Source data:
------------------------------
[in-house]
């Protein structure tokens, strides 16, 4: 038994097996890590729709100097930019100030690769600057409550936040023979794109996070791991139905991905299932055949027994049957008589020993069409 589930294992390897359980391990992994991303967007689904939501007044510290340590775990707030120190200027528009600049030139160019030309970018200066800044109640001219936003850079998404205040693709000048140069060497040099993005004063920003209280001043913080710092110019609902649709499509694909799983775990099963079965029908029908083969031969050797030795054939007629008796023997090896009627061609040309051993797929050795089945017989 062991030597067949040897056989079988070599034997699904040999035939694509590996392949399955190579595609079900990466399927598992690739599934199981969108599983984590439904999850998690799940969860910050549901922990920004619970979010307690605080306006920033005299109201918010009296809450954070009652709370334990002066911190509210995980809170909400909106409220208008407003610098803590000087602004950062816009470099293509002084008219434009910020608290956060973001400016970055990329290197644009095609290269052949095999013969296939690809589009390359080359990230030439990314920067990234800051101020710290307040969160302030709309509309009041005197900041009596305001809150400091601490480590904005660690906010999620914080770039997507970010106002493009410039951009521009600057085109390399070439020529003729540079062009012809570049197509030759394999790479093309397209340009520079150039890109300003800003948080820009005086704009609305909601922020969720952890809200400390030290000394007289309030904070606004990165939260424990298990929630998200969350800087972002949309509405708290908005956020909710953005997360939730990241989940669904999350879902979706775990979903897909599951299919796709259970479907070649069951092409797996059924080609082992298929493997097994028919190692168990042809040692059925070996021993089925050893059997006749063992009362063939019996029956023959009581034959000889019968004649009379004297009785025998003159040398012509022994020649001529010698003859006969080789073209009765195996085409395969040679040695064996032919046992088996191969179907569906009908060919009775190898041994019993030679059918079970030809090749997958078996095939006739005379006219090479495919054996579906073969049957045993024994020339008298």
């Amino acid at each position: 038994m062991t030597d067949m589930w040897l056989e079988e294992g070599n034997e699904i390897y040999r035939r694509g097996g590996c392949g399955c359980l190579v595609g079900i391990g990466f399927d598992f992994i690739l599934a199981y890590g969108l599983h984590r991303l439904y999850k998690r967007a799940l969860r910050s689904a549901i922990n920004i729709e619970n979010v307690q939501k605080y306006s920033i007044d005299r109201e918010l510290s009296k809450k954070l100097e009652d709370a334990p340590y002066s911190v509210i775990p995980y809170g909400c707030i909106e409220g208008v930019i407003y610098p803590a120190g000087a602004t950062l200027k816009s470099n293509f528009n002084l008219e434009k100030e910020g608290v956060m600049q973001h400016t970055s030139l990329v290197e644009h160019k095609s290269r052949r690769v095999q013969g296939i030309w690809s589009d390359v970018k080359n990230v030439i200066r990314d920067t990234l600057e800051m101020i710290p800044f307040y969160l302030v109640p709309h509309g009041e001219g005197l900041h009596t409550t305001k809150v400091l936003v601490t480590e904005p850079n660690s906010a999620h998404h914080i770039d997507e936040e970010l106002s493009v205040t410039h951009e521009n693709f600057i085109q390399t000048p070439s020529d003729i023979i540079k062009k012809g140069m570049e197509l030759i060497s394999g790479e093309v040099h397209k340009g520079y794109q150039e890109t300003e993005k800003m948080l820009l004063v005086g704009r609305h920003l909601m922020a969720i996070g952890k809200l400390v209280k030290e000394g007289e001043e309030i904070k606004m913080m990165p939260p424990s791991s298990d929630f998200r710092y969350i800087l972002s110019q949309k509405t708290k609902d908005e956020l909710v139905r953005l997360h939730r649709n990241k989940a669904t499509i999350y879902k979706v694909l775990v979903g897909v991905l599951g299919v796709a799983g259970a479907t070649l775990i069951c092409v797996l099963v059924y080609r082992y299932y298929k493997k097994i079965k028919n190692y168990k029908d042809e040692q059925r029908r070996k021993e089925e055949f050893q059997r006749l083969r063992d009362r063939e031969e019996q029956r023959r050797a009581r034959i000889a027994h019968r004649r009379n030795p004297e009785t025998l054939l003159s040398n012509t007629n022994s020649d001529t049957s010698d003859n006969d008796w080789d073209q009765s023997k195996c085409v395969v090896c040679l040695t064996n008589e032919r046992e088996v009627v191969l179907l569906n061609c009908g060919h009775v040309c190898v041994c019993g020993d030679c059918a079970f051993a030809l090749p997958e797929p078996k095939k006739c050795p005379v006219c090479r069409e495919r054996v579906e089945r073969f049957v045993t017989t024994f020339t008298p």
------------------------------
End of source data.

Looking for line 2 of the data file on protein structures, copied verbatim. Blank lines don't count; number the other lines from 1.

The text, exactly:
């Protein structure tokens, strides 16, 4: 038994097996890590729709100097930019100030690769600057409550936040023979794109996070791991139905991905299932055949027994049957008589020993069409 589930294992390897359980391990992994991303967007689904939501007044510290340590775990707030120190200027528009600049030139160019030309970018200066800044109640001219936003850079998404205040693709000048140069060497040099993005004063920003209280001043913080710092110019609902649709499509694909799983775990099963079965029908029908083969031969050797030795054939007629008796023997090896009627061609040309051993797929050795089945017989 062991030597067949040897056989079988070599034997699904040999035939694509590996392949399955190579595609079900990466399927598992690739599934199981969108599983984590439904999850998690799940969860910050549901922990920004619970979010307690605080306006920033005299109201918010009296809450954070009652709370334990002066911190509210995980809170909400909106409220208008407003610098803590000087602004950062816009470099293509002084008219434009910020608290956060973001400016970055990329290197644009095609290269052949095999013969296939690809589009390359080359990230030439990314920067990234800051101020710290307040969160302030709309509309009041005197900041009596305001809150400091601490480590904005660690906010999620914080770039997507970010106002493009410039951009521009600057085109390399070439020529003729540079062009012809570049197509030759394999790479093309397209340009520079150039890109300003800003948080820009005086704009609305909601922020969720952890809200400390030290000394007289309030904070606004990165939260424990298990929630998200969350800087972002949309509405708290908005956020909710953005997360939730990241989940669904999350879902979706775990979903897909599951299919796709259970479907070649069951092409797996059924080609082992298929493997097994028919190692168990042809040692059925070996021993089925050893059997006749063992009362063939019996029956023959009581034959000889019968004649009379004297009785025998003159040398012509022994020649001529010698003859006969080789073209009765195996085409395969040679040695064996032919046992088996191969179907569906009908060919009775190898041994019993030679059918079970030809090749997958078996095939006739005379006219090479495919054996579906073969049957045993024994020339008298």